Integrating Chiropractic Care with Other Doctors

In an effort to document emerging standards of chiropractic care, the Council on Chiropractic Guidelines and Practice Parameters (CCGPP) recently polled a panel of leading chiropractors, who reached 80% consensus on some statements regarding chiropractic manipulation.1

While many of these consensus statements have already been detailed in this article, this section reviews some other relevant chiropractic standards that are worth noting.

Chiropractic Standards of Practice

Some generally agreed upon statements about chiropractic include the following:

  1. The ultimate goal of chiropractic care is to improve patient functionality and provide patients with the education to improve their back pain on their own. In other words, chiropractors should focus on reducing the frequency of treatments to a point where patients can independently achieve therapeutic relief of their back pain, specifically via individual strengthening, range of motion and rehabilitation exercises.
  2. It is vital that initial therapeutic trials are reexamined to gauge the effectiveness of chiropractic treatments and determine the next step in chiropractic care.
  1. In order to achieve the preceding point, there needs to be accepted measurements to compare, contrast and determine chiropractic effectiveness. In addition to spinal range of motion assessments, some suggested outcome measurements included:
    • Pain scales (such as the visual analog scale, numeric rating scale)
    • Pain diagrams (allowing the patient to depict lower back pain location and symptoms)
    • Validated activities of daily living measures (like the Oswestry Back Disability Index, Roland Morris Back Disability Index, RAND 36, Bournemouth Disability Questionnaire, etc.)
    • Increases in home and leisure activities, exercise, work capacity
    • Decreases in work restrictions
    • Improvements in lifting capacity, strength, flexibility, endurance, etc.1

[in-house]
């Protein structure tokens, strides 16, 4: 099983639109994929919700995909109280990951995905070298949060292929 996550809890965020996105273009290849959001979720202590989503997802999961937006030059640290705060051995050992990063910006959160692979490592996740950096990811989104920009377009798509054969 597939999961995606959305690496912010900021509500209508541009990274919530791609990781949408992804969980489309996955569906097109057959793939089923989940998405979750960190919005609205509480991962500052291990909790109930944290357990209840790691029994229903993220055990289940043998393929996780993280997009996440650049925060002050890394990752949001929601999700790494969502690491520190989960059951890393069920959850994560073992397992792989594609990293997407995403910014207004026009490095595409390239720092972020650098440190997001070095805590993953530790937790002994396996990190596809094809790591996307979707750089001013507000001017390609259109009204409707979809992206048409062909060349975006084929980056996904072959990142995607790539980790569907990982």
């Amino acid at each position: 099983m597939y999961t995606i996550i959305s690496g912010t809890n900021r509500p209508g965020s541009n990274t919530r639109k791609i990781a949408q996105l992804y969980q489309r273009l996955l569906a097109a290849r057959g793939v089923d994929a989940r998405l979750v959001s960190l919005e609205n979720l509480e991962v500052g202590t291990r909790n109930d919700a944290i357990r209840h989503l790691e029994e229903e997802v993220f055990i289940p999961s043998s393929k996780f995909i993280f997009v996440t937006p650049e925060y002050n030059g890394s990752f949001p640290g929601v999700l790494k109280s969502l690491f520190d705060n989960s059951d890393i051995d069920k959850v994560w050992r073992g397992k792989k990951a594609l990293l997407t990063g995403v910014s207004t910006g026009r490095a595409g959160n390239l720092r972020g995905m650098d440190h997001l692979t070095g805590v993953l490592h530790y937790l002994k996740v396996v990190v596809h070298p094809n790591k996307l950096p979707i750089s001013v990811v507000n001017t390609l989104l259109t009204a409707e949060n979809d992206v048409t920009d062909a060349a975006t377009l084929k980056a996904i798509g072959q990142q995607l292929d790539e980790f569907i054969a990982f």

2. Chiropractors should refer patients to other practitioners or emergency care when the following takes place:
    • There is no response to chiropractic treatment, and all other alternative chiropractic avenues have been used
    • The patient’s lower back pain has worsened with treatment
    • The patient has a serious or progressively worsening infection
    • There are increasing neurologic deficits (cauda equina syndrome)
    • The patient experiences a medical emergency.1

Integration of Chiropractic Care

In addition to continually defining its emerging standards, it’s important that chiropractic continues to cooperate with the various health professions that treat low back pain. When appropriate, chiropractors may need to refer patients to other practitioners or work in tandem with these professionals when treating lower back pain.

While most chiropractors work solo or with other chiropractors, some have already begun to integrate with other health care professionals to offer more comprehensive treatment of back pain. This integration can be achieved either through a referral network, or by working together in a multi-disciplinary or multi-specialty spine clinic.


  • 1.Globe G, Morris C, Whalen W et al. Chiropractic Management of Low Back Disorders: Report from a Consensus Process. Journal of Manipulative and Physiological Therapeutics November/December 2008: 651-658.